It’s important to note that the best solution for a successful deployment of the PSBN (Public Safety Broadband Network) is a great business case model.
There is a big push to just build out the network, but one must understand that by going out on the limb, and just building it, doesn’t mean they will come. The technical delight to build lays at the heart of an engineer, but a typical engineer doesn’t get enthused about the cost structures and governance models that drive the financial partnerships that actually help feed the funding engine.
It cannot be stressed enough to illustrate that a sound business model must be generated before the PSBN is built. By business model I’m not just talking about a short-term fix to get funding -- it’s more than applying for grants and aligning financing with the OEMs. It’s about the long-term goals of the network itself. We must think outside of the box by fashioning the financial model as a revenue operation; even though at the heart of the design it is not. We must align business strategies with those that have access and must utilize the network. We have to organize financial constructs that will last the entire lifespan of the network itself and beyond. We must energize an ROI message that is attractive to current/future investment strategies and stakeholders. If we fail to capture the essence of a good return on investment scenario; we risk long-term failure instead of success.
We mustn’t leap to the idea that we have to build today without doing our homework. In the end that would not benefit anyone except a few engineers and their desire to see something get built. Every entity that is considered part of the First Responder picture has isolated business plans. A Utilities business plan is to generate and distribute power. The Police have a business plan to protect and serve. The EMS has a business plan to save lives. The Transportation Authority has a business plan to transport people. All of these entities have their own business models that they must adhere too. By mixing these models into a rapid build scenario only complicates and slows the execution and success of their primary goals. By rushing the build-out of the PSBN this is exactly what we are doing – we are mixing all these competing business models into a “one size fits all” scenario.
In order to successfully execute a sound business model -- the PSBN must have its own business strategy -- a strategy that links all these business models into an efficient standard of implementation. All the States’ entity business models needs must be met, or at least interfaced for the benefit of those models. As an example: the business model of the PSBN must include the business requirements of the Utilities. The Utilities will require a broadband footprint of service capabilities to cover all their sub-stations and SMART Metering devices. Plus, the Utility must have sufficient hardening requirements so that it can carry out its mission. Those requirements should be enveloped into the PSBN model and shared so that all can take advantage of such requirements while interfacing with players such as transportation, agriculture, forestry, Fire, and Police. In essence the business model of the PSBN Public Private Partnership will be all the combined requirements of the States entities that require access to the Public Safety Broadband Network.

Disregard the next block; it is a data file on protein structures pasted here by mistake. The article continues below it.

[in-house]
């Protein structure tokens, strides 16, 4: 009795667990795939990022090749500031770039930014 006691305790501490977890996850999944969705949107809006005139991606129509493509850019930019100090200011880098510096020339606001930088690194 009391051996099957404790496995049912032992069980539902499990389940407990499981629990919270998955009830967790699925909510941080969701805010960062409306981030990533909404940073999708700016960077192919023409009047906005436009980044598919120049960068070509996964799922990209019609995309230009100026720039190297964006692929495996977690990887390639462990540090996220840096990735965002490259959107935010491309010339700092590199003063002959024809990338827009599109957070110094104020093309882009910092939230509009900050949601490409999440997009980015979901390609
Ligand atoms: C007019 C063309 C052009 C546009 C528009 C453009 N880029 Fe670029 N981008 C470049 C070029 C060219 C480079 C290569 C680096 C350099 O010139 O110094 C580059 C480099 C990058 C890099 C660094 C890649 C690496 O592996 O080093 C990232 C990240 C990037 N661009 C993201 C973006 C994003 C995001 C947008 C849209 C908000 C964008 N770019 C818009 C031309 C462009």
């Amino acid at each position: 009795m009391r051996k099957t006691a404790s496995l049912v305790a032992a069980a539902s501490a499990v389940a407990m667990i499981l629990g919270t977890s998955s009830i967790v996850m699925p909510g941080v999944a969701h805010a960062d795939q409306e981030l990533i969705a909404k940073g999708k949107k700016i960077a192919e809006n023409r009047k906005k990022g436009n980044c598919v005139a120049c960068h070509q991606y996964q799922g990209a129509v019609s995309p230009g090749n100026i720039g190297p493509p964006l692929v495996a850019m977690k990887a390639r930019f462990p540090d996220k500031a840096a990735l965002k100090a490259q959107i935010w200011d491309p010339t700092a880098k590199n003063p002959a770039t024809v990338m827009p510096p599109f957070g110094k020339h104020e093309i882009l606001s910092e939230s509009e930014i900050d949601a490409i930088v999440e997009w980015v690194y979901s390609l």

Combining those requirements, and then wrapping the PSBN business model with a sound revenue collection scenario, will not only generate the cash required to design, build and maintain, but it will also attract long-term investment. For example: enveloping all the best requirements of the combined business models opens the opportunity for the P3 SPV (Special Purpose Vehicle, or in short, the newly created private company to run the State’s PSBN), a method to extract an ROI (return on investment). My model calls for fixed annual, or monthly, payments from each State entity to access the established State PSBN through the P3 SPV; which in turn will pay for the network as a Build, Own and Operate model of execution. The P3 SPV will offset its costs through investment and the monthly, or annual, payments of the State’s entities.
Another aspect to look at is the advantages the State entities have when connecting to the PSBN. Having the broadband technology available, each entity could functionally utilize the technology to cover its own current business model at the same time expanding service features. As an example: a Utility may originally utilize the PSBN to cover all its access points, such as SMART Metering or sub-station access. Later on the Utility could investigate packaging Internet Access to their client base to help accommodate Rural Broadband Penetration representative in the FCCs broadband plan to all Americans. As an added observation; some of these sub-stations are in pretty remote areas, but are within the vicinity of a few rural farming communities. It makes sense to extend that broadband capability from the sub-station to those communities. This opens the door for expanded service offerings with regional, or local, carriers as well as more ROI opportunities for the P3 SPV.
A lot of people get stuck on the vision that because the network “costs” a lot of money to build; loses sight of the fact that those “cost” figures actually represent VALUE. In the end it doesn’t matter if the network costs $5 Billion, or $500 Billion, as long as the money is being put back into the economy and employing Americans. The point to make here is that VALUE puts the money back into our “own” economy.
Just some guy and a blog…